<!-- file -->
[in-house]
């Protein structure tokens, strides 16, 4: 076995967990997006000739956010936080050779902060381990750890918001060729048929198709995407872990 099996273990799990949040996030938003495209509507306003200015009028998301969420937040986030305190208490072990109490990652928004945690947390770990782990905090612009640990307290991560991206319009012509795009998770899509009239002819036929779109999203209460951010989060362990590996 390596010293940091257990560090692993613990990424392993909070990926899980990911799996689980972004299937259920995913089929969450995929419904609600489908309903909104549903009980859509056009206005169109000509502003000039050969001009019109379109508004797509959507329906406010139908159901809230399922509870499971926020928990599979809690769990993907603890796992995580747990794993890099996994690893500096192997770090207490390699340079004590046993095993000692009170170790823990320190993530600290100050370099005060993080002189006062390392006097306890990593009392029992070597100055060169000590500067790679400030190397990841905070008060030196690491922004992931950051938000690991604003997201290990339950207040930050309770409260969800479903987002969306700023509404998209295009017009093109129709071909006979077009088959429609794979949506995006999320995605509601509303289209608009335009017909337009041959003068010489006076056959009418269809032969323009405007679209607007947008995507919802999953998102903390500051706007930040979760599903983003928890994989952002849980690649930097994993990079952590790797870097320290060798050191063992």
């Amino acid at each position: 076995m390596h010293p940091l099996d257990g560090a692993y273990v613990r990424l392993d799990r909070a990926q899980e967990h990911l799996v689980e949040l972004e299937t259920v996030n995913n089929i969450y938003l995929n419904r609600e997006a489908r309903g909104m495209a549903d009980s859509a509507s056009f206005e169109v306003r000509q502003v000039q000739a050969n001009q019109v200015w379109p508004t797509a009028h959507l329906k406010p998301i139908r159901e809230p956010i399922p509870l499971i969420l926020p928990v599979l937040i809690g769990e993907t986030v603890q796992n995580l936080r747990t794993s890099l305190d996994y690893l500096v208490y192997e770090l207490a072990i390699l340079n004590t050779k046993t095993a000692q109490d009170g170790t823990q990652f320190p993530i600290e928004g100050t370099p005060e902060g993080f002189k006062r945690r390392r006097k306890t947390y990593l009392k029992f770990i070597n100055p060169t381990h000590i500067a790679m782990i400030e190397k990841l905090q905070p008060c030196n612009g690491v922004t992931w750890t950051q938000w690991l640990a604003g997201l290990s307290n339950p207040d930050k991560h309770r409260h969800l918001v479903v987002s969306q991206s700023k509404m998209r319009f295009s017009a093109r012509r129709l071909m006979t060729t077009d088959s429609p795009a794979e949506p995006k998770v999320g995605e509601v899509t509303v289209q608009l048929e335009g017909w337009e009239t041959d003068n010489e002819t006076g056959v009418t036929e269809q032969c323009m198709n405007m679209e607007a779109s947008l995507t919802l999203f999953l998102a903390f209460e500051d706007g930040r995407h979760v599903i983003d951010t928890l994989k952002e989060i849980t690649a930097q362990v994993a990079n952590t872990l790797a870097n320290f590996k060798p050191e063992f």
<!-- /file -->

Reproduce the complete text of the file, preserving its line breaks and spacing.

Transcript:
[in-house]
């Protein structure tokens, strides 16, 4: 076995967990997006000739956010936080050779902060381990750890918001060729048929198709995407872990 099996273990799990949040996030938003495209509507306003200015009028998301969420937040986030305190208490072990109490990652928004945690947390770990782990905090612009640990307290991560991206319009012509795009998770899509009239002819036929779109999203209460951010989060362990590996 390596010293940091257990560090692993613990990424392993909070990926899980990911799996689980972004299937259920995913089929969450995929419904609600489908309903909104549903009980859509056009206005169109000509502003000039050969001009019109379109508004797509959507329906406010139908159901809230399922509870499971926020928990599979809690769990993907603890796992995580747990794993890099996994690893500096192997770090207490390699340079004590046993095993000692009170170790823990320190993530600290100050370099005060993080002189006062390392006097306890990593009392029992070597100055060169000590500067790679400030190397990841905070008060030196690491922004992931950051938000690991604003997201290990339950207040930050309770409260969800479903987002969306700023509404998209295009017009093109129709071909006979077009088959429609794979949506995006999320995605509601509303289209608009335009017909337009041959003068010489006076056959009418269809032969323009405007679209607007947008995507919802999953998102903390500051706007930040979760599903983003928890994989952002849980690649930097994993990079952590790797870097320290060798050191063992």
């Amino acid at each position: 076995m390596h010293p940091l099996d257990g560090a692993y273990v613990r990424l392993d799990r909070a990926q899980e967990h990911l799996v689980e949040l972004e299937t259920v996030n995913n089929i969450y938003l995929n419904r609600e997006a489908r309903g909104m495209a549903d009980s859509a509507s056009f206005e169109v306003r000509q502003v000039q000739a050969n001009q019109v200015w379109p508004t797509a009028h959507l329906k406010p998301i139908r159901e809230p956010i399922p509870l499971i969420l926020p928990v599979l937040i809690g769990e993907t986030v603890q796992n995580l936080r747990t794993s890099l305190d996994y690893l500096v208490y192997e770090l207490a072990i390699l340079n004590t050779k046993t095993a000692q109490d009170g170790t823990q990652f320190p993530i600290e928004g100050t370099p005060e902060g993080f002189k006062r945690r390392r006097k306890t947390y990593l009392k029992f770990i070597n100055p060169t381990h000590i500067a790679m782990i400030e190397k990841l905090q905070p008060c030196n612009g690491v922004t992931w750890t950051q938000w690991l640990a604003g997201l290990s307290n339950p207040d930050k991560h309770r409260h969800l918001v479903v987002s969306q991206s700023k509404m998209r319009f295009s017009a093109r012509r129709l071909m006979t060729t077009d088959s429609p795009a794979e949506p995006k998770v999320g995605e509601v899509t509303v289209q608009l048929e335009g017909w337009e009239t041959d003068n010489e002819t006076g056959v009418t036929e269809q032969c323009m198709n405007m679209e607007a779109s947008l995507t919802l999203f999953l998102a903390f209460e500051d706007g930040r995407h979760v599903i983003d951010t928890l994989k952002e989060i849980t690649a930097q362990v994993a990079n952590t872990l790797a870097n320290f590996k060798p050191e063992f």